I live in an apartment with south-facing windows. Even though the winter gets super cold here, there’s always lots of sun beaming in almost every day of the year. I keep the apartment at about the same temperature all year long. My African Violet has started blooming and my other plants have started growing like crazy. I water them once a week all year long as well. How do they know it’s Spring and time to bloom?
Is it nothing more than the longer hours of sunlight? I wouldn’t have thought that would be it because they get full sun all day long anyway. Would an extra couple hours do it?
Yup, many (if not most) plants monitor the season primarily by the length of sunlight. Some flower after the day length increases above some threshold, others flower after the day length decreases below a threshold in the summer or fall. You can artificially manipulate this with sufficiently bright lights, and trick your plants into flowering at the wrong time of year.
Some plants react to the amount of daylight with amazing precision. I have some hanging succulent plants that produce gorgeous flowers within a day or two of the summer solstice . . . and at no other time. Each bloom lasts just one day.
Same thing works with breeding horses. Here in a northern location (Minnesota) many mares don’t go into heat in the winter, or don’t conceive easily. Most mares come into season in May & June, leading to April & May foals. If you want to have a foal at a specific earlier date (and for many breeds, like race horses, an earlier date is preferable), you will have specific stalls with supplemental lighting installed, controlled by timers to make sure the mare in that stall gets enough light to trick her body into going into reproductive mode.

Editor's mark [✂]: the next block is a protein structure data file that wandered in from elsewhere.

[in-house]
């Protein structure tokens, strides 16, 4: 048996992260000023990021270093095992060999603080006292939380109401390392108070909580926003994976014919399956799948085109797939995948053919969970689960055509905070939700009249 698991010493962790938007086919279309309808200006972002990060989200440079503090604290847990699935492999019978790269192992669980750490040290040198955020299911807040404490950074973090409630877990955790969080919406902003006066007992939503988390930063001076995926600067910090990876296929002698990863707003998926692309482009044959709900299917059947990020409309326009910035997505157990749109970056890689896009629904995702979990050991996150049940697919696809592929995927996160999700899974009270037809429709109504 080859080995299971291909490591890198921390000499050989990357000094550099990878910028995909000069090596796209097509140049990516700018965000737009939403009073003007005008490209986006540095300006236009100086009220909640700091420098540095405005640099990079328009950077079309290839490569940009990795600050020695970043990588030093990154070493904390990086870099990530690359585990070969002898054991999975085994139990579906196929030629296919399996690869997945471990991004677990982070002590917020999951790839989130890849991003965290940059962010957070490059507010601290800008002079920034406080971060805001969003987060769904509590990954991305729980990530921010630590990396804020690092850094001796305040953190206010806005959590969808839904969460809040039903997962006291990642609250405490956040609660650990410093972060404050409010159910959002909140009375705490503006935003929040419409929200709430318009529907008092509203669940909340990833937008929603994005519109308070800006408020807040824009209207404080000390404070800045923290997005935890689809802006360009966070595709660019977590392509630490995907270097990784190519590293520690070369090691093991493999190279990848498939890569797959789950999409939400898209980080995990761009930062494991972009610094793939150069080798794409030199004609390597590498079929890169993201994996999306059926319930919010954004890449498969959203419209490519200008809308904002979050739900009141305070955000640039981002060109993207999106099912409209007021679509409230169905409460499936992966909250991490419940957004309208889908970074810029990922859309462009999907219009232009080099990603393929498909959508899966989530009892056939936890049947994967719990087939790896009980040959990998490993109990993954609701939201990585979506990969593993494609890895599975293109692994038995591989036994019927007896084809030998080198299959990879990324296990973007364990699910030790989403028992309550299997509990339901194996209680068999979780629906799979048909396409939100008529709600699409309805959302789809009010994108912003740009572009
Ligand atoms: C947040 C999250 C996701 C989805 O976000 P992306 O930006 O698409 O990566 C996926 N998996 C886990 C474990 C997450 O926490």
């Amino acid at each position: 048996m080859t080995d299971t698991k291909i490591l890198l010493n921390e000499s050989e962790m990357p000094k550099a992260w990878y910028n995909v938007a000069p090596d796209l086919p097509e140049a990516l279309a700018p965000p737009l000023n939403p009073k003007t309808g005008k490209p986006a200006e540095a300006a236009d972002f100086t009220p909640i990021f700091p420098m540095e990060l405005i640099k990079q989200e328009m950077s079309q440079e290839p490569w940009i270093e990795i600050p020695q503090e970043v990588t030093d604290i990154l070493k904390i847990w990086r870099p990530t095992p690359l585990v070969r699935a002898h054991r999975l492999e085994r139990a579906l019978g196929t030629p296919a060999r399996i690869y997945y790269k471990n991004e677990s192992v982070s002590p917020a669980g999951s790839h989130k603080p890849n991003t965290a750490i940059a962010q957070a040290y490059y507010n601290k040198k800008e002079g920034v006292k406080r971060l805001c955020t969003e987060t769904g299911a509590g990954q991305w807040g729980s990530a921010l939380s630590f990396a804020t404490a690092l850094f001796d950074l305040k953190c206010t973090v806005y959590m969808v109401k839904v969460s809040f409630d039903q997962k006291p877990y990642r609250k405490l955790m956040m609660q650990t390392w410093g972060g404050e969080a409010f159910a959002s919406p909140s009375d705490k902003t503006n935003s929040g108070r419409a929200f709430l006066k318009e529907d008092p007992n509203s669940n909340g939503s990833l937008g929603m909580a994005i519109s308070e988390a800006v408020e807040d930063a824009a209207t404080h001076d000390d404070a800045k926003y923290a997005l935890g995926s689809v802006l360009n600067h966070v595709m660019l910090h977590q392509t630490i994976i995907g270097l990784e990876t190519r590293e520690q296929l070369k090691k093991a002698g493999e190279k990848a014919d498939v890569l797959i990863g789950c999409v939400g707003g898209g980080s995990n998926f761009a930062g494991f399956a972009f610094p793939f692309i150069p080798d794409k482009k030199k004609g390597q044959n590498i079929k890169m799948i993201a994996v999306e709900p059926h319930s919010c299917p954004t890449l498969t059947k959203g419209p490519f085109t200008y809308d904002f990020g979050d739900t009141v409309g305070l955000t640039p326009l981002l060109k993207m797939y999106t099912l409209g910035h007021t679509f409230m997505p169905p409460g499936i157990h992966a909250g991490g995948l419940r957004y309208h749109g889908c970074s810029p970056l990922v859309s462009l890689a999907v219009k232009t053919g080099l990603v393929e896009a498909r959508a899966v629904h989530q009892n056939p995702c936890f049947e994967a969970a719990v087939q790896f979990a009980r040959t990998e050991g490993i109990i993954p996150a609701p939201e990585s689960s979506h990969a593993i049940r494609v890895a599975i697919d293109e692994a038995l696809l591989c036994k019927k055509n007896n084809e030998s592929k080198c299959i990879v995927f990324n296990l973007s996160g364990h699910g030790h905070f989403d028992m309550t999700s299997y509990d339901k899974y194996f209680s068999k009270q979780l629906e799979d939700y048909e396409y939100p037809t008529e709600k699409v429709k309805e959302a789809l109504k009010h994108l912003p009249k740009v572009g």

As I recall, it’s about 10-11 hours of daylight to trigger this. So you look up the hours of daylight for your location, and set the timers to turn on the lights before sunrise and after sunset for the needed number of additional hours to trigger reproduction. The amount of light is important too. I believe it’s somewhere between 1/3 to 1/2 of full summertime sunlight that’s needed. Sometimes, gray winter days don’t produce enough light to meet that, and the stall lights need to be on all day long.
Humans may have such triggers, too.
Human births seem to peak in the Fall, after the heavy farm work is done, and meaning that the baby will be 6 months old before the next spring planting comes. Or perhaps it’s just that nights are much longer in January & February, giving more time to conceive a baby for the Fall.